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Could his caregivers have accelerated his journey through the stages of grief? I doubt it. Could he have been provided with a comprehensive system of care that provided more support and prevented his secondary illnesses? Definitely. Given the number of subsequent hospitalizations and outpatient treatments he received for these complications, his care would actually have cost less through a more comprehensive system.

The Community Medical Alliance in Boston, for example, has pioneered a nurse practitioner-driven, specialized system for the care of quadriplegic patients. The system emphasizes home visits by nurse practitioners with rapid specialty consultation as needed. Had a system like that been available for Rucker, his caregivers would have had an opportunity to evaluate his situation at home on an ongoing basis, and might have prevented some of the complications.

Perhaps, also, the opportunity to visit Rucker more frequently and longer could have provided a better picture of his life to his physicians than the brief snapshots we obtain in the consulting room. Spinal cord injury, including transverse myelitis, is relatively rare, and few insurance carriers have either the experience or economic incentive to develop specialized systems for the care of these patients. Other countries have already adopted a creative approach for severe chronic medical conditions. France, for example, has established specialized systems of care for patients with chronic respiratory failure. This system involves regional tertiary care centers, secondary hospitals with “step-down” units, and home-care teams coordinated by pulmonary specialists. Perhaps we will incorporate such systems in our next attempt at health system reform in the U.S.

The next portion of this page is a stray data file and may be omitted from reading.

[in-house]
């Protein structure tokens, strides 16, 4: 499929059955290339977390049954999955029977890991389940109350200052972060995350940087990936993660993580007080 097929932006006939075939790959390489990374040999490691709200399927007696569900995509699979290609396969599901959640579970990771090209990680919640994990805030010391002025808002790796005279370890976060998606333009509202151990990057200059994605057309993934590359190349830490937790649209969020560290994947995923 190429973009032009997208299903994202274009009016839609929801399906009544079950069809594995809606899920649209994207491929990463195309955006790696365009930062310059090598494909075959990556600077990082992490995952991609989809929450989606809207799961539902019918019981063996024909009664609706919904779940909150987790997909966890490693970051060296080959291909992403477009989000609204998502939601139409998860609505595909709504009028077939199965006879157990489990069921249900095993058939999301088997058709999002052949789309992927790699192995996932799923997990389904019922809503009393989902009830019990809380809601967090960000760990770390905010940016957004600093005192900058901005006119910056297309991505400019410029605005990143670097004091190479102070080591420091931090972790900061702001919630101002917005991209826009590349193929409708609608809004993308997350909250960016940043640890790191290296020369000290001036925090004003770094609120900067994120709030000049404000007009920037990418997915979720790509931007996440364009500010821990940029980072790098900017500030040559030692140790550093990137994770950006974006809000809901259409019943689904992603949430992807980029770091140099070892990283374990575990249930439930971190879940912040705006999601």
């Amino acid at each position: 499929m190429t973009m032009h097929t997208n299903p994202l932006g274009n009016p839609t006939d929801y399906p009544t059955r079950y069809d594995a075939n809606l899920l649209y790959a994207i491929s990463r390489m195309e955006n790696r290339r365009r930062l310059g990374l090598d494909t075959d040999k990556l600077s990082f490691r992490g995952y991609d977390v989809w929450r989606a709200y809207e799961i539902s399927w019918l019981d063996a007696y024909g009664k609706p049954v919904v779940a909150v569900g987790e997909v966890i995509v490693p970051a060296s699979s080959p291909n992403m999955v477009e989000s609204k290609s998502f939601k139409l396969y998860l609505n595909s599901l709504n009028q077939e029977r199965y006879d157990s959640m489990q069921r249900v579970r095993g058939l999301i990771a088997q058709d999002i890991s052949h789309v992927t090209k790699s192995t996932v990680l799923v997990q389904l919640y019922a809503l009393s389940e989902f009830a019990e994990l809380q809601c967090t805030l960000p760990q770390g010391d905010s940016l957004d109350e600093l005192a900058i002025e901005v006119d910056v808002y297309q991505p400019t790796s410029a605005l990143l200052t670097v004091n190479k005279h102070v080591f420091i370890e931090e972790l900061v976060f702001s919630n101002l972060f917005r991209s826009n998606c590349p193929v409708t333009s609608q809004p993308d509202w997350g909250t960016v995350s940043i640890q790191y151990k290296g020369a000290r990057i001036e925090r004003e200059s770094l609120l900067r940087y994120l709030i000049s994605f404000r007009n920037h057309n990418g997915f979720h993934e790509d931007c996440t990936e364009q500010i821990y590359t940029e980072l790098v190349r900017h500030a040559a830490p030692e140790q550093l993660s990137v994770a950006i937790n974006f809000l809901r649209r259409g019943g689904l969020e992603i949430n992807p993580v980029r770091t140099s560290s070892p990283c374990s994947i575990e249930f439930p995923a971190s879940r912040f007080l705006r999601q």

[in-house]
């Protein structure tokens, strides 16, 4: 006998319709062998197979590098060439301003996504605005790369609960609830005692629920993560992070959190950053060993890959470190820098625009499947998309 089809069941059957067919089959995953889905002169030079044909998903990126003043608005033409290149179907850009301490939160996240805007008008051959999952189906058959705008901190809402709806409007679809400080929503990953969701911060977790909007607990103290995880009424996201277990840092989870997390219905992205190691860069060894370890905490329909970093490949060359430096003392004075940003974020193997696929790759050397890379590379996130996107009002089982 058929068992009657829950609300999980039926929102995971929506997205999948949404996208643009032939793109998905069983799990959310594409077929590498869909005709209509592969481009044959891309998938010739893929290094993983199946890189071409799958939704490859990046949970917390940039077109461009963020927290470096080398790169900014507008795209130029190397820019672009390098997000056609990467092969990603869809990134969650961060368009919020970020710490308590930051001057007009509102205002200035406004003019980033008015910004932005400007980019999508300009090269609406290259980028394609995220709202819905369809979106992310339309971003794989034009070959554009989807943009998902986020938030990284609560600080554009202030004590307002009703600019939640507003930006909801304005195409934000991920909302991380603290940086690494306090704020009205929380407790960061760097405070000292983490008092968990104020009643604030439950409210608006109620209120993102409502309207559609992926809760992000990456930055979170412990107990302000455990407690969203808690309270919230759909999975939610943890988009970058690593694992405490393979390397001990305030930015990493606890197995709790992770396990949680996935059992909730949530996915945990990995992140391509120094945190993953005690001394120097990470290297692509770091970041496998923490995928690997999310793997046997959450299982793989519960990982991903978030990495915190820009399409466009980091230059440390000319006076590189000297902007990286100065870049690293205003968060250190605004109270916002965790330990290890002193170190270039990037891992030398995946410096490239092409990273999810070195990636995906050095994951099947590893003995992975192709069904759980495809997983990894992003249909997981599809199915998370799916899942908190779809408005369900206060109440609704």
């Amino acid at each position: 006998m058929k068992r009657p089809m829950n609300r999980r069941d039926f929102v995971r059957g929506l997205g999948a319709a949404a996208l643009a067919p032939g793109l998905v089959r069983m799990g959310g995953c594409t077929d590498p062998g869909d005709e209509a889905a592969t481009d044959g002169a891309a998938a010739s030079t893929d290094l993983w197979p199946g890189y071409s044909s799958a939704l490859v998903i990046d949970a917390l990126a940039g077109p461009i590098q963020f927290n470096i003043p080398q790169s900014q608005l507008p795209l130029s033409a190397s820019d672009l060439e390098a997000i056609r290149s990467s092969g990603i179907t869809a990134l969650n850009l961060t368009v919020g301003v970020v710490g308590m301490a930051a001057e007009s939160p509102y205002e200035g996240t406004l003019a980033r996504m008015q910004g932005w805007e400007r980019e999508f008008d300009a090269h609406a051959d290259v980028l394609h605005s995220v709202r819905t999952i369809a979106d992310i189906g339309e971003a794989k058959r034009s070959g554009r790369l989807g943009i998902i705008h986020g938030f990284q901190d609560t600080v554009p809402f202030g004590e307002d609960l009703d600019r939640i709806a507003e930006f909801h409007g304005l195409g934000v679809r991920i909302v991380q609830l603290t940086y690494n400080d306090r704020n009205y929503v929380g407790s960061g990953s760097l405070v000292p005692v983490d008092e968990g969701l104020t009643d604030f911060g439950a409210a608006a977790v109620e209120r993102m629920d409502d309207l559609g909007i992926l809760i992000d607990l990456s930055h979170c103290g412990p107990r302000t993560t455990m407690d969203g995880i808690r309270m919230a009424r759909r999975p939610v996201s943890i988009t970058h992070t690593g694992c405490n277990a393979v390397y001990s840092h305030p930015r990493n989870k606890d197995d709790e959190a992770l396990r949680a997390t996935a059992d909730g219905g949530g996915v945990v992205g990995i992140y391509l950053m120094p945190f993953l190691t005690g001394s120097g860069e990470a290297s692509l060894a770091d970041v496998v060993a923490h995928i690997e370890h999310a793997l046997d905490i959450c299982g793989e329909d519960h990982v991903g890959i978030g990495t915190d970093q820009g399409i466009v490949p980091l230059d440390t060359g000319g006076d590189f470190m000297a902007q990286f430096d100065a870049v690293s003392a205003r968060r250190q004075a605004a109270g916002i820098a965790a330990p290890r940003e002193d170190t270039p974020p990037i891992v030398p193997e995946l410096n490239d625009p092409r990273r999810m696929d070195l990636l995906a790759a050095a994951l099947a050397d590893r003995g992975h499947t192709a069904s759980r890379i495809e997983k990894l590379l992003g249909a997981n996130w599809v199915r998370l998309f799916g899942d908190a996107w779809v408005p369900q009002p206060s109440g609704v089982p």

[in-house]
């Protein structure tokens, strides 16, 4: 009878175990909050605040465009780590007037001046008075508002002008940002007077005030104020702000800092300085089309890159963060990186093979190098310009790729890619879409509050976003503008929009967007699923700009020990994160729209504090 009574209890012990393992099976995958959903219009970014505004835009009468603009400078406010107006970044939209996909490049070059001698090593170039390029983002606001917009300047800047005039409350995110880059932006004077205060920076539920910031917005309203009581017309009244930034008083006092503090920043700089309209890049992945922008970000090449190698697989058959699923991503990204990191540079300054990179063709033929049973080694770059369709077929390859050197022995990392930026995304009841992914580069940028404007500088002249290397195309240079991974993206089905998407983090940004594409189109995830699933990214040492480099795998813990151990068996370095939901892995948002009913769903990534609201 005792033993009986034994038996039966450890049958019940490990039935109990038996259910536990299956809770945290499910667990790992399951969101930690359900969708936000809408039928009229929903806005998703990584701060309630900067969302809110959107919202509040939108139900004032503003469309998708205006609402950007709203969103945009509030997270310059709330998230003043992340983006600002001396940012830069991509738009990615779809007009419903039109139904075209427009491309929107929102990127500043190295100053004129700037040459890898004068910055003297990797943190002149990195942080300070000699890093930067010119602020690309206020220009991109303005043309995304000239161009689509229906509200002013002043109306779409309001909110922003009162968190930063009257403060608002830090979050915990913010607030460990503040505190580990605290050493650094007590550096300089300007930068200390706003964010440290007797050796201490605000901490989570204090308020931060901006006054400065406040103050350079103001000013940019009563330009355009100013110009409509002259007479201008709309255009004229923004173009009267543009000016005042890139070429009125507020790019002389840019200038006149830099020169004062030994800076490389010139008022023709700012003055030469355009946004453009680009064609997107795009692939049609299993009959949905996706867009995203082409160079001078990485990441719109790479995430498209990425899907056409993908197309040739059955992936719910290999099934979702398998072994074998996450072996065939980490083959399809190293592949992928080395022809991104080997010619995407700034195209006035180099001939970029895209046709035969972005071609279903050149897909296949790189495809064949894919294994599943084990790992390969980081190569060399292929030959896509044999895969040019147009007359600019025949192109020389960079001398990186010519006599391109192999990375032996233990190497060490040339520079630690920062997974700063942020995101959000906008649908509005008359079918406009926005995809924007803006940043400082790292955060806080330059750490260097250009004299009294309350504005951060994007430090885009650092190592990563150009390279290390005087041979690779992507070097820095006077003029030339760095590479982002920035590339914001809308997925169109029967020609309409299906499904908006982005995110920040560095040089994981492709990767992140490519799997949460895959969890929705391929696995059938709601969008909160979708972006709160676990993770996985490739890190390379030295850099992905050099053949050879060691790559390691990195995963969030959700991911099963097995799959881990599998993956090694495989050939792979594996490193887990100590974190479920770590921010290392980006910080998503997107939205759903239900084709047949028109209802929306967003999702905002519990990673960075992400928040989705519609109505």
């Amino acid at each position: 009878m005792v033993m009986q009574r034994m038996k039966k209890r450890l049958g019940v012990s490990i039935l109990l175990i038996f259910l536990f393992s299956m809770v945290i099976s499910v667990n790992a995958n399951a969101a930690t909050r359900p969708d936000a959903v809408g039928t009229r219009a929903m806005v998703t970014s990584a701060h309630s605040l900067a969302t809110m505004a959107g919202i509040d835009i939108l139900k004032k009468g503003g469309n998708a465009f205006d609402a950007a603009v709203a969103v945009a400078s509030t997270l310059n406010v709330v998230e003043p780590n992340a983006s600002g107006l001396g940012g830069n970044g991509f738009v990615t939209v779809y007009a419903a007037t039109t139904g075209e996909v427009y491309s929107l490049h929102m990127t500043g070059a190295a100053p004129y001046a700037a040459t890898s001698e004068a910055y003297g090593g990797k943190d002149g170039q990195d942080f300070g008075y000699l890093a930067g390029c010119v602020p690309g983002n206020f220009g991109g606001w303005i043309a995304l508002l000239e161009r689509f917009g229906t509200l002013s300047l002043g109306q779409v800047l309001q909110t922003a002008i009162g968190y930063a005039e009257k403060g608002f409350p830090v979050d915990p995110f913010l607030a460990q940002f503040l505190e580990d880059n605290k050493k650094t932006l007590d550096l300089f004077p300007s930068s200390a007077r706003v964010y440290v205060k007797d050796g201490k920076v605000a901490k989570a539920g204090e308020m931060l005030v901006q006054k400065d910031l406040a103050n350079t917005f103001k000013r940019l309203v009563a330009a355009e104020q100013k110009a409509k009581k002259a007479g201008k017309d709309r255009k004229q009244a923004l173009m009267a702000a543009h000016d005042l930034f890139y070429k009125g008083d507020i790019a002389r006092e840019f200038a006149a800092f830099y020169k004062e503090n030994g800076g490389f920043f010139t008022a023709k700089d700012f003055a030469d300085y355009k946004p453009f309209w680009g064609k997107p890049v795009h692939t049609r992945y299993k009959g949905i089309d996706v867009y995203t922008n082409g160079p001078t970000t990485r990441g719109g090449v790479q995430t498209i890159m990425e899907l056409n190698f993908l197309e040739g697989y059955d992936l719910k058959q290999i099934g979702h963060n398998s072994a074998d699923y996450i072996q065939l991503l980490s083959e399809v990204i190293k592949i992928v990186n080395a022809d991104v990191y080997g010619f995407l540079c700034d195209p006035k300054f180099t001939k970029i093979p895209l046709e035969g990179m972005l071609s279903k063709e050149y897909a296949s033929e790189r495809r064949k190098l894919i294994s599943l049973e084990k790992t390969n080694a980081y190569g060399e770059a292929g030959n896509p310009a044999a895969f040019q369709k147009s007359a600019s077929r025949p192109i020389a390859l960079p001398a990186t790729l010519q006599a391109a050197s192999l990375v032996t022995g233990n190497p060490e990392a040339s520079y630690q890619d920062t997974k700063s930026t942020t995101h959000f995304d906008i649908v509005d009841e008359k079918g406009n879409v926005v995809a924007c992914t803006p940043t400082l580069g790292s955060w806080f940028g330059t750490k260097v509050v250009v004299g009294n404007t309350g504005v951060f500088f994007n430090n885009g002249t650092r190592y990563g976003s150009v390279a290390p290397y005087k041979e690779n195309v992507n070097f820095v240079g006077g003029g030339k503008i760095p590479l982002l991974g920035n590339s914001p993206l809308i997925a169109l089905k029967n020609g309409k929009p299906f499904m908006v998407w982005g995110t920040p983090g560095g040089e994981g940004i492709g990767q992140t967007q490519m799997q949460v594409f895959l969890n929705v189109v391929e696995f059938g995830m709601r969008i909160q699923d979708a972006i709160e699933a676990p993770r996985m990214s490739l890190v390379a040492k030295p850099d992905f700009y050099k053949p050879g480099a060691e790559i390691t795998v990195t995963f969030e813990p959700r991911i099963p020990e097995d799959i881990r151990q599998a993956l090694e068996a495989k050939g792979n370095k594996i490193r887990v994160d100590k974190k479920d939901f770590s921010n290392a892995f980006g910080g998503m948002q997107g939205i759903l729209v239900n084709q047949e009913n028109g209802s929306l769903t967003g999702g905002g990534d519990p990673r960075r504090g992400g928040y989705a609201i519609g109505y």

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I think this modestly slim book will be useful for patients and physicians (don't we all become patients eventually?). It is one person's story, but Rucker tries to make his experience useful to others with disabilities and to the general public. Indeed, Rucker points out, “As I turn around and see this great horde of baby boomers behind me, 76 million strong, slouching toward AARP status, I think that maybe I'm just a little ahead of the game in the life-altering-illness/change-your-ways sweepstakes.”

Not all of us have Rucker's talent for writing, but he reassures all of us who fear that when our time of trial arrives, we may not have the courage to deal with it gracefully. There is much straightforward wisdom in the book, some of it painfully acquired, all of it delivered with style: “When you are no longer a hero and no longer a victim, what are you? You're damn close to normal and it doesn't get scarier than that.”

©2007 American Academy of Neurology